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(0.25) (Isa 1:2)

sn The normal word pair for giving birth to and raising children is יָלַד (yalad, “to give birth to”) and גָּדַל (gadal, “to grow, raise”). The pair גָּדַל and רוּם (rum, “to raise up”) probably occur here to highlight the fact that Yahweh made something important of Israel (cf. R. Mosis, TDOT 2:403).

(0.25) (Sos 1:14)

sn The henna plant (כֹּפֶר, kofer, “henna”; HALOT 495 s.v. III כֹּפֶר) is an inflorescent shrub with upward pointing blossoms, that have sweet smelling whitish flowers that grow in thick clusters (Song 4:13; 7:12). Like myrrh, the henna plant was used to make sweet smelling perfume. Its flowers were used to dye hair, nails, fingers, and toes orange.

(0.25) (Ecc 12:3)

tn The verb חָשַׁךְ (khashakh, “to grow dim”) is used elsewhere in reference to failing eyesight (e.g., Ps 69:24; Lam 5:17); see HALOT 361 s.v. חשׁך 2. Therefore, the phrase “those who look through the windows” is probably a figurative description of the eyes, picturing failing eyesight at the onset of old age.

(0.25) (Pro 30:9)

tn The verb כָּחַשׁ (kakhash) means “to be disappointing; to deceive; to fail; to grow lean.” In the Piel stem it means “to deceive; to act deceptively; to cringe; to disappoint.” The idea of acting deceptively is illustrated in Hos 9:2 where it has the connotation of “disowning” or “refusing to acknowledge” (a meaning very close to its meaning here).

(0.25) (Pro 28:3)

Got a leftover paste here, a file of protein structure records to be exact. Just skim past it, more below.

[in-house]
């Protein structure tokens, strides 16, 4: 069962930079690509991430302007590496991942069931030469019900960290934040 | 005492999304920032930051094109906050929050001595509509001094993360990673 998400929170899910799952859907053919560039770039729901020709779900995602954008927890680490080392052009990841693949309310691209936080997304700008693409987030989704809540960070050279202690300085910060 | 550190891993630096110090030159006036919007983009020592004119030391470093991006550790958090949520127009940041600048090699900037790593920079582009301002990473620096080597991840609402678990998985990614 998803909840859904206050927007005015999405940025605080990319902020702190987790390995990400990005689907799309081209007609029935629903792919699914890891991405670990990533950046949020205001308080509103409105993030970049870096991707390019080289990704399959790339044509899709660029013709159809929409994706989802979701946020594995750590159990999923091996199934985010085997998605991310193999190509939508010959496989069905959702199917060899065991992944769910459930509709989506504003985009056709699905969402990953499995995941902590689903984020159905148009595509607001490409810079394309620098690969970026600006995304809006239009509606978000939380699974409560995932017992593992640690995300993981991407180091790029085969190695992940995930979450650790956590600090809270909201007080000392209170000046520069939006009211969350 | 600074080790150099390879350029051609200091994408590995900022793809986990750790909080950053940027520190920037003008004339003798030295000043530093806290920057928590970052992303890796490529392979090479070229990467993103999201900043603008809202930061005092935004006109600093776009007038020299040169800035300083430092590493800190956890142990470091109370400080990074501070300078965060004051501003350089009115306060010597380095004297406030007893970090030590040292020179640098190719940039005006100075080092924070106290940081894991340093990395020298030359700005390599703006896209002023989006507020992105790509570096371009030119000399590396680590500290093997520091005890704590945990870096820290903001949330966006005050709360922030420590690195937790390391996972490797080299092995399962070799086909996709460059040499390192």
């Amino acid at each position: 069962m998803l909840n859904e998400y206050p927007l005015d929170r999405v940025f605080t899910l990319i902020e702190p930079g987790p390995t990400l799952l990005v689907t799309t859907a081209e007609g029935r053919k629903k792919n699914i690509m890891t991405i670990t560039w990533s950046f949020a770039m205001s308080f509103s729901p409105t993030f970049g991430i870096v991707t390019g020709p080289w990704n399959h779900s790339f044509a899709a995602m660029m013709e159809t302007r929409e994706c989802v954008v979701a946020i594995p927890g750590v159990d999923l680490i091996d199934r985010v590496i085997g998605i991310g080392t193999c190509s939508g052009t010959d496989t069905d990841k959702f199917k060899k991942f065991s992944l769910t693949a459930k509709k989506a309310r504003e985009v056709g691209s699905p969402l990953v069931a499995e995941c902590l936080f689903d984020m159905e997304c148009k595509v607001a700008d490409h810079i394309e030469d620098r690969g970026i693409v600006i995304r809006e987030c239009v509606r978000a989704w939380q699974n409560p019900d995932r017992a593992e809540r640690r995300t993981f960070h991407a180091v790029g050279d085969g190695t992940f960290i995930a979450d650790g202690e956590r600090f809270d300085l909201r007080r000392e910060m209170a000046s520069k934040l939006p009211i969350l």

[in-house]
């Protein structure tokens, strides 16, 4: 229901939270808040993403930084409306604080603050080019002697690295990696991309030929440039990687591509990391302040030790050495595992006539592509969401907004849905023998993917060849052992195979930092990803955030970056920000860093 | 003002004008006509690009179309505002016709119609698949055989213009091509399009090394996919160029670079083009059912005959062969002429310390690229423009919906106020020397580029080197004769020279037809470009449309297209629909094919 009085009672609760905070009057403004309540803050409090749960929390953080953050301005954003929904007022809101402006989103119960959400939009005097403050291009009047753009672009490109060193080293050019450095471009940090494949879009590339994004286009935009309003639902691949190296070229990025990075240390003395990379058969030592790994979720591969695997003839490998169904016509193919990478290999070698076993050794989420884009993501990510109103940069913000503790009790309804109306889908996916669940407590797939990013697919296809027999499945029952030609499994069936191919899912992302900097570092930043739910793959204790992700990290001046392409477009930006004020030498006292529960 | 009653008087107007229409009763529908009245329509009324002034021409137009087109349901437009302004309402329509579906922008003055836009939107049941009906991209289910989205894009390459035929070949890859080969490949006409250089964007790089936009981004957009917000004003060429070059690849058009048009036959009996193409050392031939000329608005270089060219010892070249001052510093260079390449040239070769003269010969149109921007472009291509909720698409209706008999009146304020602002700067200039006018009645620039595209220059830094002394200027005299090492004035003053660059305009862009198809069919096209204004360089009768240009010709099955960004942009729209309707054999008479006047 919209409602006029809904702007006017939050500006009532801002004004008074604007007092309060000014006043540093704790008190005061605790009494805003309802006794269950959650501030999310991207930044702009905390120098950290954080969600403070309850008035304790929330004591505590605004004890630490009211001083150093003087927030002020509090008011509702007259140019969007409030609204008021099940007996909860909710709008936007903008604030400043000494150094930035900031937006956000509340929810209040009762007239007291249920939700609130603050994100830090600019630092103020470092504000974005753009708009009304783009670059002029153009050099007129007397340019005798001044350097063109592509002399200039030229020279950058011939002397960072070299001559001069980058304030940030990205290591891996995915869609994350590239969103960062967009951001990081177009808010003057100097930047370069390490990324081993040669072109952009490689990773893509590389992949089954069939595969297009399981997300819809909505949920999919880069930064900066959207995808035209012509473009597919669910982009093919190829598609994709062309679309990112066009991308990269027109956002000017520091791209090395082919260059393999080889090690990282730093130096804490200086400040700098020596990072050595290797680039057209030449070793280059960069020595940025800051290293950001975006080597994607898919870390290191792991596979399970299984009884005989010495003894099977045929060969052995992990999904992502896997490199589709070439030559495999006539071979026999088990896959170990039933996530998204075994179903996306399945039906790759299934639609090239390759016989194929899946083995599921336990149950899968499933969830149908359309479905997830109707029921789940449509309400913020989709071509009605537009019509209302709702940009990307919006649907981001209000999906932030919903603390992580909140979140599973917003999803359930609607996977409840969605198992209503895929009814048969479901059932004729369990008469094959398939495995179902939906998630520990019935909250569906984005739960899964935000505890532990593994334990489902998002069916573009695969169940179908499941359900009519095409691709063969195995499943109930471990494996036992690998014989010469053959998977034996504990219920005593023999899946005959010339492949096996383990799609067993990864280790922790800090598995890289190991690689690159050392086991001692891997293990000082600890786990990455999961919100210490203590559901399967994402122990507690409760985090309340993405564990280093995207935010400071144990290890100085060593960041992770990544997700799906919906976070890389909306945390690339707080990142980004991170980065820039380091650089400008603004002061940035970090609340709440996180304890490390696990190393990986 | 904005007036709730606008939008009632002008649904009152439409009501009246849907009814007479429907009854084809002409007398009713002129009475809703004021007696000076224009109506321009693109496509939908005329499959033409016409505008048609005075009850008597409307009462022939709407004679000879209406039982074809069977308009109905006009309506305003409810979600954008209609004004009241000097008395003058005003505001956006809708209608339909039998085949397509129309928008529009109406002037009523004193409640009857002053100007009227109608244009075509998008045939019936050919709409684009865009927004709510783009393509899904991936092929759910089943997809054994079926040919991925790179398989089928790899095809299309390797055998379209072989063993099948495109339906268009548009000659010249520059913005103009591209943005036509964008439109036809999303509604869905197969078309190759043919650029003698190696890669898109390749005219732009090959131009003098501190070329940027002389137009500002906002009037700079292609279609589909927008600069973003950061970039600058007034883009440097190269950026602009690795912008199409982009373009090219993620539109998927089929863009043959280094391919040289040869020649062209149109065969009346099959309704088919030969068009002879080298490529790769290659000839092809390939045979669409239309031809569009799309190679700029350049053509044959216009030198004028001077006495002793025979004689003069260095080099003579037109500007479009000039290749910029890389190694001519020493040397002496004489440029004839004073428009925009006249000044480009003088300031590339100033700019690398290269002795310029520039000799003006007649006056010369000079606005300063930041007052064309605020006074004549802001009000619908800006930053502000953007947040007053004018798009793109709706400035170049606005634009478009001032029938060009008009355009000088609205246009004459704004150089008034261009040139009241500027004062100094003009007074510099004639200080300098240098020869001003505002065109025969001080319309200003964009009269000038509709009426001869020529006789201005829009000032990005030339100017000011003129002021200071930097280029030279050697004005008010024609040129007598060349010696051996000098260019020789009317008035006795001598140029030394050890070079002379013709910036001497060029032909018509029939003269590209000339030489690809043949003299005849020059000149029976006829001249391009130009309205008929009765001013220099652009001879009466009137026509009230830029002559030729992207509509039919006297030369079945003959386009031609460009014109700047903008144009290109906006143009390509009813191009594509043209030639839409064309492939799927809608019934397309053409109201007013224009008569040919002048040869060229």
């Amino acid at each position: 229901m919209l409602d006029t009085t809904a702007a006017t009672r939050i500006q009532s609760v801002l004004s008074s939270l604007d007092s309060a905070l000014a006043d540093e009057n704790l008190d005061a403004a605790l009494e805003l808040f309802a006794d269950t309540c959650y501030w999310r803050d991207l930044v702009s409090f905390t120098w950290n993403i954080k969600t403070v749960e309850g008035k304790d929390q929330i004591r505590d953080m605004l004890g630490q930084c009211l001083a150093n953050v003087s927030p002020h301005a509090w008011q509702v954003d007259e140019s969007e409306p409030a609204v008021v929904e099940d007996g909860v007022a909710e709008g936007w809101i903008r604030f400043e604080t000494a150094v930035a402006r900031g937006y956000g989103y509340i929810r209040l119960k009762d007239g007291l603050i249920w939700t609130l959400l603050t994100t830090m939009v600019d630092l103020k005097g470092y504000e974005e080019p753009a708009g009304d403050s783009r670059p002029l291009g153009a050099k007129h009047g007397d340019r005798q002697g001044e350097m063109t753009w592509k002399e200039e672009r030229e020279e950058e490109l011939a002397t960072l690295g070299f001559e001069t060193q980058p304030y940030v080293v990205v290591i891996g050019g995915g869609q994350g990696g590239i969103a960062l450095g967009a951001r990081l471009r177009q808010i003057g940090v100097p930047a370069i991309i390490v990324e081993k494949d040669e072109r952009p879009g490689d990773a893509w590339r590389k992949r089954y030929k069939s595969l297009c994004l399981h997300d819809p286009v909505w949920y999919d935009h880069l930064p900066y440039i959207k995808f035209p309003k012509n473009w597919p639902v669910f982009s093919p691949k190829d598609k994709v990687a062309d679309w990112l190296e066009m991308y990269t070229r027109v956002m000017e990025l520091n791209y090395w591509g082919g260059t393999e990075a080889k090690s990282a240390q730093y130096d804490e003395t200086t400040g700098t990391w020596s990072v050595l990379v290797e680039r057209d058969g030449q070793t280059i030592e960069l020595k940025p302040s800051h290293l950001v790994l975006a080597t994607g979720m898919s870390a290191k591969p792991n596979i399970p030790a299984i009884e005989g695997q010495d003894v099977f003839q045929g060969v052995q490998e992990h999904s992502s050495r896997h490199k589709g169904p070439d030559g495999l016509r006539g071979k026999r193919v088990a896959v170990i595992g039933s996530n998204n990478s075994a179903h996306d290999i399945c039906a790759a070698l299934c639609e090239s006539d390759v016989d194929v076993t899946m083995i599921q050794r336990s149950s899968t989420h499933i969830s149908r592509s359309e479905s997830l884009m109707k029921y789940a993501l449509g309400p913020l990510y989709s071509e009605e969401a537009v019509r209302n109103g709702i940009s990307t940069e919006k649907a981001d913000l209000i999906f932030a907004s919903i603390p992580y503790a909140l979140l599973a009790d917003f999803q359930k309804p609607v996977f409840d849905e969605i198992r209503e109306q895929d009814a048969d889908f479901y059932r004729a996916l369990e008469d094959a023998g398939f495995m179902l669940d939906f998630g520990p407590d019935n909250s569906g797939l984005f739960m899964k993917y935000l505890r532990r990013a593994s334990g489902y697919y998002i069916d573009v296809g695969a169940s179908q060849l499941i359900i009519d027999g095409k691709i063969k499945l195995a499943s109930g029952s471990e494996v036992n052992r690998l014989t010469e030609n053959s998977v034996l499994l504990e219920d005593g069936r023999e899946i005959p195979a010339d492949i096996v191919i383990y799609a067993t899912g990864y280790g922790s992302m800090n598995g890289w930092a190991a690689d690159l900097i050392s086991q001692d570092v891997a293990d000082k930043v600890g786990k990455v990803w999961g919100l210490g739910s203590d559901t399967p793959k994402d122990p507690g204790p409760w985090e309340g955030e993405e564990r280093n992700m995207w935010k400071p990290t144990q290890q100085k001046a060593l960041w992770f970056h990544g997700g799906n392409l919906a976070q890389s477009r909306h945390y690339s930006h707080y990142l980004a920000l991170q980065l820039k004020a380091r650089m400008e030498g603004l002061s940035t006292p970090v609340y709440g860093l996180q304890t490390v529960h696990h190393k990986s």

sn “Food” is a metonymy of effect here. The picture is of the driving rain that should cause crops to grow so that food can be produced—but does not (some English versions assume the crops are destroyed instead, e.g., NCV, TEV, CEV, NLT). The point the proverb is making is that a show of strength may not produce anything except ruin.

(0.25) (Pro 27:26)

sn Verse 25 is the protasis and v. 26 the apodosis. The two verses say that when the harvest is taken in, then the grass will grow, and they can sell and use their livestock. The lambs will provide clothing, and the goats when sold will pay for land.

(0.25) (Psa 77:2)

tn Heb “my hand [at] night was extended and was not growing numb.” The verb נָגַר (nagar), which can mean “flow” in certain contexts, here has the nuance “be extended.” The imperfect form (תָפוּג, tafug, “to be numb”) is used here to describe continuous action in the past.

(0.25) (Psa 73:26)

tn The Hebrew verb כָלָה (khalah, “to fail; to grow weak”) does not refer here to physical death per se, but to the physical weakness that sometimes precedes death (see Job 33:21; Pss 71:9; 143:7; Prov 5:11).

(0.25) (Psa 16:7)

tn Heb “yes, [during] nights my kidneys instruct [or “correct”] me.” The “kidneys” are viewed here as the seat of the psalmist’s moral character (see Ps 26:2). In the quiet darkness the Lord speaks to his inner being, as it were, and enables him to grow in moral understanding.

(0.25) (Job 33:25)

tc The word רֻטֲפַשׁ (rutafash) is found nowhere else. One suggestion is that it should be יִרְטַב (yirtav, “to become fresh”), connected to רָטַב (ratav, “to be well watered [or moist]”). It is also possible that it was a combination of רָטַב (ratav, “to be well watered”) and טָפַשׁ (tafash, “to grow fat”). But these are all guesses in the commentaries.

(0.25) (Job 31:28)

tn The verb כָּחַשׁ (kakhash) in the Piel means “to deny.” The root meaning is “to deceive; to disappoint; to grow lean.” Here it means that he would have failed or proven unfaithful because his act would have been a denial of God.